Saturday, November 20, 2010

Fassingers’s Model of Gay and Lesbian Identity Development Summarized by Carol Macnichol

Overview of theory

Fassingers’s model of gay and lesbian identity development identifies two different processes that explain the development and attitudes of gay and lesbian (GL) individuals. The two processes are individual sexual identity development and group membership identity development. Both of these development processes each has four phases: awareness, exploration, deepening/commitment and internalization/synthesis. GL students can be at different phases of their development in both individual sexual identity and group membership identity (Evans et. al., 2010).

In the first phase, students become aware of the different types of sexual feelings and desires. This may lead to confusion and fear. As part of group membership identity, they discover that there are other people who are experiencing the same kind of sexual orientation. In the second phase, students start to explore their feelings of attraction towards an individual or individuals of the same sex. In this phase of group membership identity, students explore their relationships to the GL community. The third phase of deepening/commitment is where students have a stronger knowledge of self and commit to the identity of gay or lesbian. In group identity development, students develop a greater understanding of the values and oppression of the GL community and commit to be involved in such a community. In the last phase, students incorporate their sexual orientation into their overall self identity and accept themselves as part of the GL group. Identifying themselves as part of the GL community gives them feelings of security and acceptance.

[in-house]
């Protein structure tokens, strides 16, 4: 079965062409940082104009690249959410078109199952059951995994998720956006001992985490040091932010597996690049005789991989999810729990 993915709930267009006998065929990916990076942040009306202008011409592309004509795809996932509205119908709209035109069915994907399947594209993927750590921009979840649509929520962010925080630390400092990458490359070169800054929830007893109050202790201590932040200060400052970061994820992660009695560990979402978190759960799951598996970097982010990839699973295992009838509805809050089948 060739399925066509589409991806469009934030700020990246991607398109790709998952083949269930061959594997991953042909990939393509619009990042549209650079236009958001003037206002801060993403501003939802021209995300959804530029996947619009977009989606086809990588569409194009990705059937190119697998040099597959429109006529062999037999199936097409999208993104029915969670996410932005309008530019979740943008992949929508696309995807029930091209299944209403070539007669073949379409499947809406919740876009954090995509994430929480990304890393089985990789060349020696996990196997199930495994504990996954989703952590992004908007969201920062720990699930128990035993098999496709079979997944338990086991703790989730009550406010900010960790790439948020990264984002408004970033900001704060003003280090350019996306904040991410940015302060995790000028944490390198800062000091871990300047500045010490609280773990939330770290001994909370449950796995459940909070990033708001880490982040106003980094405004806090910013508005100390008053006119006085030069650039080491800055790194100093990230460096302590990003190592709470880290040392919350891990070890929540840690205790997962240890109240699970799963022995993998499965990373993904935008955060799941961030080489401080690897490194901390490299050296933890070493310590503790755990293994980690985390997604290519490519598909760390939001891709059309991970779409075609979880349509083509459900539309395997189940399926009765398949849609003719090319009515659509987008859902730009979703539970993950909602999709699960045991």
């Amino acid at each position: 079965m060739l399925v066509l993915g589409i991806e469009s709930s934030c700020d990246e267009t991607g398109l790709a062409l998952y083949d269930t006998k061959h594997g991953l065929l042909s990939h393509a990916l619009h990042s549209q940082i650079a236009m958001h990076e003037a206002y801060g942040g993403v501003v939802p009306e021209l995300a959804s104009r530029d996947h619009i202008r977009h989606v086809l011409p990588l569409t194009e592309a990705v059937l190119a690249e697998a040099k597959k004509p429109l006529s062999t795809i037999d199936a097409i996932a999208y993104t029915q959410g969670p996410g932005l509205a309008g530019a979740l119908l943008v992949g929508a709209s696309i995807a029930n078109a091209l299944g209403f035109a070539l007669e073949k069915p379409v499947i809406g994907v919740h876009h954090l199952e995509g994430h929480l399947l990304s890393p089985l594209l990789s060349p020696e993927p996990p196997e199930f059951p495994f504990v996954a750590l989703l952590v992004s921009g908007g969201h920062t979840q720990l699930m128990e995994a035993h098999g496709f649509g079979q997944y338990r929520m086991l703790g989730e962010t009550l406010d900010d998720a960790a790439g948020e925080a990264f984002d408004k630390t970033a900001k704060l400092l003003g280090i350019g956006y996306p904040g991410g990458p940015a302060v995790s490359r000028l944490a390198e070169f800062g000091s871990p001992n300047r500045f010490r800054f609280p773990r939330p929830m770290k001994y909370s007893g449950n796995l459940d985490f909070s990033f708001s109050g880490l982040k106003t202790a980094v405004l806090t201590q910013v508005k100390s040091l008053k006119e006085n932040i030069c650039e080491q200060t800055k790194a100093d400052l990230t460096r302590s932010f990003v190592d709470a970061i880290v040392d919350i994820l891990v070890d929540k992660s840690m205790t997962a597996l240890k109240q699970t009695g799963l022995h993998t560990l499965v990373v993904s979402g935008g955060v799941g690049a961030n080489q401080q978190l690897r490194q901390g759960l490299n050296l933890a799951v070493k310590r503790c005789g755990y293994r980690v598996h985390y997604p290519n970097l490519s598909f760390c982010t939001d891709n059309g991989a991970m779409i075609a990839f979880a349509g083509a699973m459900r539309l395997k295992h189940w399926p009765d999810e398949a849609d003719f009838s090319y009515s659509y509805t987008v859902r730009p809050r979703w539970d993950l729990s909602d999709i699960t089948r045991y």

Use in Higher Education

As discussed by Walters, Simoni and Valentine, it’s crucial for parents to be supportive with a son or daughter’s decision with anything they are going through. There must be a safe environment on campuses for “coming out” lesbian and gay students and for them to be social. Student affairs professional need to have a welcoming place in the academic advisor and career counselor’s offices, and partner’s comfort if have one for student’s wellbeing when they are dealing with change of their sexual identity. Not everyone does feel secure about their identity when they are “coming out” because there are many phases. Reduced homophobia, financial dependency, negative treatment on campus, fear of discrimination, inappropriate treatment by other students, tutors, and so forth must be prevented as much as possible.

Annotated Bibliography

The authors, researchers at the University of California, Los Angeles, use the results from the modified form of Racial Identity Attitude Scale (RIAS) to study the correlation between the four psychological stages of preencounter, encounter, immersion-emersion, and internalization and self esteem of lesbian and gay men. They find that lesbian and gay men at preencounter stage have low self-esteem. As these people enter the encounter and immersion-emersion stages, they continue to suffer from low self-esteem, though the results were not significant. The group shows a high level of self-esteem in the internalization phase.

References

Evans, N.J., Forney, D.S., Guido, F.M., Patton, L.D. & Renn, K.A. (2010). Student
Development in college: Theory research and practice. (2nd ed., pp. 313-315) San Francisco, CA: Jossey-Bass.

Walters, Katherine L. & Simoni, Jane M. (1993). Lesbian and Gay Male Group Identity
Attitudes and Self-Esteem: Implication for Counseling. Journal of Counseling Psychology, 40(1), 94-99. Retrieved from http://www.unisa.edu.au/sleep/course_RIC/PDFfiles/Reading_extra3.pdf

Valentine, Gil & Wood, Nicholas & Plummer,Paul. (2009). The experience of lesbian,
gay, bisexual and trans staff and students in higher education (Research Report 2009). Retrieved from Equality Challenge Unit website: http://www.ecu.ac.uk/publications/files/Experiences-of-lgbt-staff-and-students-in-he.doc/view